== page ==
What has spurred rumours is Lloyds hiring several hundred more staff for the business - not the sign of a business about to be down-sized.
Plan B?A flotation would likely be cheaper and quicker. There has been considerable City concern over just how the Co-op would attempt to integrate the 632 Lloyds branches, code-named "Project Verde". However Lloyds is still maintaining the line that a sale to the Co-op is still on the cards, but with a fall-back option.
"It remains our preference to sell the Verde business to The Co-operative Group," said Lloyds Group in a statement yesterday. "In addition the Group is continuing to prepare for a divestment through an Initial Public Offering (IPO). We continue to progress discussions with the Co-operative Group."
Given that this is a substantial business and a highly complex transaction, Lloyds added, "the Group now anticipates providing a further update in Q2 2012."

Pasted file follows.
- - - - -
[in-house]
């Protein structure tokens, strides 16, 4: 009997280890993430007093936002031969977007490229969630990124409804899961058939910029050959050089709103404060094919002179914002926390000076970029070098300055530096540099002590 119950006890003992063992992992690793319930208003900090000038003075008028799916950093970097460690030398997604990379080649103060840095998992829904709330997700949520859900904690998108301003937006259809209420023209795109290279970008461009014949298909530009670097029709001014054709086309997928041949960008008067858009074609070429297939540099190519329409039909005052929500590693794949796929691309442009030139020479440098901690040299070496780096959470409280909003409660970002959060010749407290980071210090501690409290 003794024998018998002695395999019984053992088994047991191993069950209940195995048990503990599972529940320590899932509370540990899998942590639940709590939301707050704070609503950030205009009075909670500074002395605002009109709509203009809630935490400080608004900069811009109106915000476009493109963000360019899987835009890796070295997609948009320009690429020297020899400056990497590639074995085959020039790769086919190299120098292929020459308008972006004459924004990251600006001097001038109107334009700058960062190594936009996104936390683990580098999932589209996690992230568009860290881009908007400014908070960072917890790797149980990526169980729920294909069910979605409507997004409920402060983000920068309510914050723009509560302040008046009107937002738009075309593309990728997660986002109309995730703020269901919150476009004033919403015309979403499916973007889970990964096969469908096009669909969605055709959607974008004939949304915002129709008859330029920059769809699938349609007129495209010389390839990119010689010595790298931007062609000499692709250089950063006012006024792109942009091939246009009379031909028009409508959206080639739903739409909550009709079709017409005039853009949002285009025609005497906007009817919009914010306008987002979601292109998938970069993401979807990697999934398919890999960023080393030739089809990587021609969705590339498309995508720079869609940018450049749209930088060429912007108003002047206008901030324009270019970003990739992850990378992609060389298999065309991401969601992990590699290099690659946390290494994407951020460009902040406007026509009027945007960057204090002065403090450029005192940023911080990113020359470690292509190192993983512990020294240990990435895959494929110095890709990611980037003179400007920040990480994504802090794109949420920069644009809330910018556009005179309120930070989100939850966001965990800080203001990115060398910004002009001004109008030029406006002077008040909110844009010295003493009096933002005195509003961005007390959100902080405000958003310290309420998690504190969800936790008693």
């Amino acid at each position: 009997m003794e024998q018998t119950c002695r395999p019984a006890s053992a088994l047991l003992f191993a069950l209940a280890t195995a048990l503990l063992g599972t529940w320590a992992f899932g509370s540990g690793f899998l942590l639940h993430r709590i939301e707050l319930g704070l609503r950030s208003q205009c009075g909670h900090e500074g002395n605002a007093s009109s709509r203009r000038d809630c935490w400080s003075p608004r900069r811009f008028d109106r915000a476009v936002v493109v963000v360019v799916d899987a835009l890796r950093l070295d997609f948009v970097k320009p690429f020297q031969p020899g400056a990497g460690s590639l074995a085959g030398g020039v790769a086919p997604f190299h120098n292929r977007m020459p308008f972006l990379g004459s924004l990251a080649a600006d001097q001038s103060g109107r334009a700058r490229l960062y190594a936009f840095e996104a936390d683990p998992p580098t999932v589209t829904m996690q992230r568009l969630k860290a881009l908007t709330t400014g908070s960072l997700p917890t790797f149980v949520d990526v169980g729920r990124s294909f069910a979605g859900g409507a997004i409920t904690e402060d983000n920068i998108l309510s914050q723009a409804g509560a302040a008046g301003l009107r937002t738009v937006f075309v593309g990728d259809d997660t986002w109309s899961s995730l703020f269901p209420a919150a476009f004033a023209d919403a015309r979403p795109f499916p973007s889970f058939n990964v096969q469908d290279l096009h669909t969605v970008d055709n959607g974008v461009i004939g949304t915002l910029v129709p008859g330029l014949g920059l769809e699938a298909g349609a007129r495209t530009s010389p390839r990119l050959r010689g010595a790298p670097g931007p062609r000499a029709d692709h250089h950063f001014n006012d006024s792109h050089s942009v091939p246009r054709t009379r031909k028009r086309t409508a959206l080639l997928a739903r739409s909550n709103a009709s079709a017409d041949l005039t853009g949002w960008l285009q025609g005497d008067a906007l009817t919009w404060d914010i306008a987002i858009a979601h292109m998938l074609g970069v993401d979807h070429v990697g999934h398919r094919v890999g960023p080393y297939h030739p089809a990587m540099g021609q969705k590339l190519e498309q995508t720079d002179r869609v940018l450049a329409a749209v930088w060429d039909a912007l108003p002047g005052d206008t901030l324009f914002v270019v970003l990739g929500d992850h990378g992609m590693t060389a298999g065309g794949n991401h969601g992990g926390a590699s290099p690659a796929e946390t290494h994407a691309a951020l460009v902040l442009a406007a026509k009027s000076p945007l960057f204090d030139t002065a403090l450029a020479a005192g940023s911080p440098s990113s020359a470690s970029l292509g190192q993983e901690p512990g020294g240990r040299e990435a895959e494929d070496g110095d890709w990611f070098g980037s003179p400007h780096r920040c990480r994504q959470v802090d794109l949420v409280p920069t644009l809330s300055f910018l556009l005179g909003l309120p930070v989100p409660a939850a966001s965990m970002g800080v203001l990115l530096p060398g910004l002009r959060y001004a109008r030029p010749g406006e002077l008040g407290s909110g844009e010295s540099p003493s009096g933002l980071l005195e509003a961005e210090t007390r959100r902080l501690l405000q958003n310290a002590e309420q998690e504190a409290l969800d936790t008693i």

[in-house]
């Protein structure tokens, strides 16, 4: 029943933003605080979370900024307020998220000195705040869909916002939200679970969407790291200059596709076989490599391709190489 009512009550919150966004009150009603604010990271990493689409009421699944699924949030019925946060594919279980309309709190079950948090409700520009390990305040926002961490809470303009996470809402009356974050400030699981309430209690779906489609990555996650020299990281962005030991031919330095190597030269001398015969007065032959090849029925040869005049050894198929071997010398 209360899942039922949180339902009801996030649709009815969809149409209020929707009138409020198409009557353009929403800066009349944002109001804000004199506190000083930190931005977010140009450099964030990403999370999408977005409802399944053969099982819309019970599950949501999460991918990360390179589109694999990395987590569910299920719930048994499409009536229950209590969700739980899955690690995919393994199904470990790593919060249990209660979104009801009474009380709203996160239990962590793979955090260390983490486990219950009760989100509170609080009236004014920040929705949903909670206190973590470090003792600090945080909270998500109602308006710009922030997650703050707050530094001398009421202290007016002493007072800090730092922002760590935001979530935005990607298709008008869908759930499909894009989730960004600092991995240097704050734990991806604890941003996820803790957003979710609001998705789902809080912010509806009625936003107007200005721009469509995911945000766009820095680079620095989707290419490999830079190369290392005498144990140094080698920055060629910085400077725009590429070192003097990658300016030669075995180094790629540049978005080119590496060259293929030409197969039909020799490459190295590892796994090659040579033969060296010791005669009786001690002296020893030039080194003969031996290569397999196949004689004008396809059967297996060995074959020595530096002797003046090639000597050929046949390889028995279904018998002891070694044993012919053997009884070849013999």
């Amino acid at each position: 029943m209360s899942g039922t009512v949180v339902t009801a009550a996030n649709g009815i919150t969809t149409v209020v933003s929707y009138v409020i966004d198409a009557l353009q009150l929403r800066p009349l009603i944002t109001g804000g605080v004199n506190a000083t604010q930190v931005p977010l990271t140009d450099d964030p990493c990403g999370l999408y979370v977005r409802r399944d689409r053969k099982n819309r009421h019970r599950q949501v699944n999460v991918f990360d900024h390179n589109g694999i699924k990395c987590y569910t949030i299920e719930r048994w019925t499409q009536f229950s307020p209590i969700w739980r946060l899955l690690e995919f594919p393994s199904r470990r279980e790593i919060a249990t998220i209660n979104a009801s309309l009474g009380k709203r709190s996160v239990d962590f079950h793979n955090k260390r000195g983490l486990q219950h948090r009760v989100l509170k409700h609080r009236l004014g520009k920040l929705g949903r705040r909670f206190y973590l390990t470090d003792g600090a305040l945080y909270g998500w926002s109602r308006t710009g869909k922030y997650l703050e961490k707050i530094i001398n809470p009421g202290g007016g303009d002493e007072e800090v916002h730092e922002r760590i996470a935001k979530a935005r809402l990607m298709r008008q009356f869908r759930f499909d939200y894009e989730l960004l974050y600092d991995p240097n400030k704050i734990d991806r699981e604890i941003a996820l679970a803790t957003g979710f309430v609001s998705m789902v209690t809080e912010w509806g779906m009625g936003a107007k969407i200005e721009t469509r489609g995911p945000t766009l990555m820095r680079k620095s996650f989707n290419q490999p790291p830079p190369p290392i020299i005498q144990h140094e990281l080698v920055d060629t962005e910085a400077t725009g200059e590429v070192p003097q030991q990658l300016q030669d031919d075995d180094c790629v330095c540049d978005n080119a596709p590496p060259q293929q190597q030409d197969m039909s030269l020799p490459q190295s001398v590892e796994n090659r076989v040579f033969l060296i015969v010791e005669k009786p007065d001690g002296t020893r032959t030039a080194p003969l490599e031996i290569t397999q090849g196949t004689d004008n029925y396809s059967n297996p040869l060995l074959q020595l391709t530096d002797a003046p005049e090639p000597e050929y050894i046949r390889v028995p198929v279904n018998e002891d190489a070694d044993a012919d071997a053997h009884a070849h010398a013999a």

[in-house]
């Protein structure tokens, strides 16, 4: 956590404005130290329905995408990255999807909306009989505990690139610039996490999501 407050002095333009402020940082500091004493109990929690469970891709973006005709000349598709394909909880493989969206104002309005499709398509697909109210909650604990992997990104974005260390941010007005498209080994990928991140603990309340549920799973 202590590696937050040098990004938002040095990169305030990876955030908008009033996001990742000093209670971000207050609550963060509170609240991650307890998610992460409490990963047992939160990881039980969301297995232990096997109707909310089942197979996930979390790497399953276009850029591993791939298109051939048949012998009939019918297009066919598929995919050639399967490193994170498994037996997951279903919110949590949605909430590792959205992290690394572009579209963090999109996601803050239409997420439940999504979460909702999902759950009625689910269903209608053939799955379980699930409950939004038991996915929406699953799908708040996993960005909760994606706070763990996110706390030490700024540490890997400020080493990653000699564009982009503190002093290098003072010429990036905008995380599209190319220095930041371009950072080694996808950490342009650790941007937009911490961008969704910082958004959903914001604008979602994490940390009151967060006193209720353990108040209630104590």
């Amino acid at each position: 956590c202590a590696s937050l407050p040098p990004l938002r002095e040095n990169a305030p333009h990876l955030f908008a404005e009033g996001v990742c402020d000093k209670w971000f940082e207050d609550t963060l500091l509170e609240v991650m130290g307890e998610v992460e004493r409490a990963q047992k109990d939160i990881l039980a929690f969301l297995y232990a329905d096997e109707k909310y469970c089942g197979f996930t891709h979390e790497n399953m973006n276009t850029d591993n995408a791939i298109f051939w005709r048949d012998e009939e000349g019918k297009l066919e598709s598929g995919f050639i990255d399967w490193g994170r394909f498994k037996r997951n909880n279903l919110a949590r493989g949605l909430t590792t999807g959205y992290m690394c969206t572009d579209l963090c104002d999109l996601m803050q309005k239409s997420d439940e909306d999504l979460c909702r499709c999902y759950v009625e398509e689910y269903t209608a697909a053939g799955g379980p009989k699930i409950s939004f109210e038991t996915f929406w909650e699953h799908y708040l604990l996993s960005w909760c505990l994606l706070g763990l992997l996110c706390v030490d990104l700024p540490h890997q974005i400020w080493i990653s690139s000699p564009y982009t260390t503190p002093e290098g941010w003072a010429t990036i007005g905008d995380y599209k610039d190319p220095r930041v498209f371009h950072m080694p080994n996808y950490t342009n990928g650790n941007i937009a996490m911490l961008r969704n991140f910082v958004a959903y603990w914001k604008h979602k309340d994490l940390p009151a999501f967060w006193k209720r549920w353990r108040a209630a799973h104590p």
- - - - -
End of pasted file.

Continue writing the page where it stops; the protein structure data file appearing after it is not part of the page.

Board concernMeanwhile the FSA is also understood to be concerned about the Co-op Board, according to a report in the Sunday Telegraph. Unusually, the egalitarian Co-op has a plasterer and a Methodist Minister on its top table. Its suggested that the FSA may be unhappy with this composition (surely a moot point given the ethics of the financial industry in the last 10 years).
Be aware that the sell-off of Lloyds branches is just a fraction - roughly 22% - of the overall 2,875 branches. Lloyds told AOL Money that existing Lloyds customers can check at their local branch if it is likely to be divested into a new sale. Even if it is, it's unlikely - branding apart - there will be many changes, with the same staff retained it says.
Meanwhile the British taxpayer needs Lloyds share price to rise sharply. The Government paid 74p per share for Lloyds; currently its shares sell for 35p.